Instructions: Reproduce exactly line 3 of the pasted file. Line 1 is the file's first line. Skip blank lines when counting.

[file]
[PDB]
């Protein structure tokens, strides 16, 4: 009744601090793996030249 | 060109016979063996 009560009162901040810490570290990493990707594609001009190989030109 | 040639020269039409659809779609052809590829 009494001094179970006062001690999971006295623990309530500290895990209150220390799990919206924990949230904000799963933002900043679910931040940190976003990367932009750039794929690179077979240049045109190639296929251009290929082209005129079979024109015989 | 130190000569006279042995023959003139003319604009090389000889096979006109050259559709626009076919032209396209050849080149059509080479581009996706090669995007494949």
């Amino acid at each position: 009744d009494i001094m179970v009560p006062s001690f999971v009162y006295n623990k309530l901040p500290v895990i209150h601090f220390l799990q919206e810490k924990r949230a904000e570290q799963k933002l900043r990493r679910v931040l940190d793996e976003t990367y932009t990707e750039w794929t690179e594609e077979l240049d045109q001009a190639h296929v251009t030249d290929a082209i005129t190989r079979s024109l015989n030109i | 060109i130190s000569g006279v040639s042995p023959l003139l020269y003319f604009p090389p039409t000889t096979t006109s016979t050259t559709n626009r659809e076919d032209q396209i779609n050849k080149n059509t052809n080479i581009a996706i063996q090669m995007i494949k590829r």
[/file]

């Amino acid at each position: 009744d009494i001094m179970v009560p006062s001690f999971v009162y006295n623990k309530l901040p500290v895990i209150h601090f220390l799990q919206e810490k924990r949230a904000e570290q799963k933002l900043r990493r679910v931040l940190d793996e976003t990367y932009t990707e750039w794929t690179e594609e077979l240049d045109q001009a190639h296929v251009t030249d290929a082209i005129t190989r079979s024109l015989n030109i | 060109i130190s000569g006279v040639s042995p023959l003139l020269y003319f604009p090389p039409t000889t096979t006109s016979t050259t559709n626009r659809e076919d032209q396209i779609n050849k080149n059509t052809n080479i581009a996706i063996q090669m995007i494949k590829r």